The Compass Stone by Fernando Arrabal, translated by Andrew Hurley (Grove Press: $16.95; 174 pages)
"The Compass Stone," by Fernando Arrabal, is a novel traditionally thought of as avant-garde. It combines elements of that famous pornographic novel "The Story of O" together with certain biological articles of faith that many men still hold dear. That is to say, that the female is deadly to the male.
"The Compass Stone" is set in a mythical castle. At one end of this castle is a dreary father, referred to always as the Maimed One, fed and dressed and ministered to by fat females who have taken away his masculinity. At the other end of the castle, his grumpy 18-year-old daughter has embarked on a life of crime. More than anything else she loves to arrange "soirees" where she entices a gentleman to take her to the movies, allows him to fondle her until his moment of orgasm and then she neatly slits his throat.
This is not a book for everyone. And personally, all I can say is: "Why, Fernando, why?" It's not as if you were 18 anymore--some pretentious and tiresome undergraduate, drunk on thoughts and words, going around parties collaring people to ask: "What labyrinth of spiritual permutations was produced by aggressions? How many millions of billions of neurons in the human brain had been required to give birth to competitive behavior? Did aggression drown muscular, sensory, glandular, spiritual differences between people? Did the owl moth and the longicorn beetle, at birth, feel lost in a maze of infinite complication? How were they guided so as to learn and to choose? Effectiveness and quickness--did that lead them inexorably to aggressiveness, fanning its embers, exciting their flames of desire?"
Because listen to this , Fernando! Any ox who managed to stay awake during his high-school bonehead biology class knows that the lady black widow is not very kind to her gentleman friends. After a six pack and a hard day on his truck, any ox will not hold back in his lectures to his tired wife about these matters.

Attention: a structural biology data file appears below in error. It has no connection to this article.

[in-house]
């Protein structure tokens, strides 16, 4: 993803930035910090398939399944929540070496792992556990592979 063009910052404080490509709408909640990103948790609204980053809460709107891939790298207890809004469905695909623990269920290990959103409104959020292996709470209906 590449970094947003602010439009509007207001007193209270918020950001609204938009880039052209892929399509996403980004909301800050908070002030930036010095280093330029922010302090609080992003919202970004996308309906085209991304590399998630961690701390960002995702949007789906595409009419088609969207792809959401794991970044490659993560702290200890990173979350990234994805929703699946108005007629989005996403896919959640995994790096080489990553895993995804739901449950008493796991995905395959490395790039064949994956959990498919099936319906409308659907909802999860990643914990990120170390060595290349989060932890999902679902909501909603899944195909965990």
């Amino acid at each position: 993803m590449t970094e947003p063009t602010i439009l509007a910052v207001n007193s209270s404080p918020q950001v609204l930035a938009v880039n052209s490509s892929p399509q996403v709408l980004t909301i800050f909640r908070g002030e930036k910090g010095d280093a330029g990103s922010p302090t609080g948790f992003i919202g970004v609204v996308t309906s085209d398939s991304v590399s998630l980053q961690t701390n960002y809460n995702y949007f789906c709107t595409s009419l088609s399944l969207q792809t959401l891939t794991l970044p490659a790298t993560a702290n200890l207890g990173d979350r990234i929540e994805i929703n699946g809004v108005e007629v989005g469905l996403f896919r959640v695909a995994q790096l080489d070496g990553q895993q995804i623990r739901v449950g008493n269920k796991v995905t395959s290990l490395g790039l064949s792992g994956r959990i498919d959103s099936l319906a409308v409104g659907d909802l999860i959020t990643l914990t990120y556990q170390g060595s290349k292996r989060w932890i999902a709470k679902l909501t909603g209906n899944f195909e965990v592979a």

But at least this ox will do it in plain English and not compose his diatribes thus: "For insects, was dying sleeping? In a garden of flowers?. . . . With its four legs raised in an attitude of aggressive defense, would it assure that the catacomb would be protected until the day of the insect's resurrection? Did the insects believe in a great beyond, as the Maimed One did? Even though that locked them into the humiliating servitude of constantly inventing and reinventing an era of love under the guise of eternity?"
I guess it doesn't matter, Fernando. I guess anyone who talks so smart must be smart--you've made your point. And it's almost fun reading "The Story of O" in reverse--all that stuff about a castle, and the people in it being prey to their strange and weird sexual desires, and that ornate, baroque convention of naming some of your characters simply by a capital letter and a dash (K--, the wrestler, what a guy, and S--, the aesthete, he knows more than he's letting on!).
I also like the idea of what you put in at the front: "I send it (this book) to press, even knowing that its interrogative style may seem somewhat forced or stilted, its semantics startling and not a few of its revelations disconcerting. . . ."
You were right about the stilted part, but again, the rest of what you say is pretty old news: "Men go mad with lust, but their sexual satisfaction can lead to a kind of death"? It seems to me I've heard that song before. And if you go on and on with sex (if you're a man), you may turn into a Maimed One, surrounded by fat, repulsive women who seem to be taking care of you, but who actually suck all of your joy of life away? (The oxen from the bonehead biology classes have summed up that masculine article of faith in one succinct bumper sticker: "No Fat Chicks!")
But, I know how it is. Once an opinion becomes your opinion, it becomes an important opinion; it suddenly seems like no one else has thought of it before.
Arrabal's basic position is that the whole world acts like the insect world. The male insect, if he is an author, sometimes begins to talk like this, he just can't help it. Here's another example of how Arrabal tells his story: "In the green house camel-crickets produced a certain kind of music, white flies executed various courting dances, murderer-ants drummed on the abdomens of their plant-louse slaves as they waited, self-absorbed, to see their sweet excrement emerge."
The female insect tends to edge uncomfortably away, muttering either: "I think I hear my mother calling," or "Don't they have any wine at this party, at least?"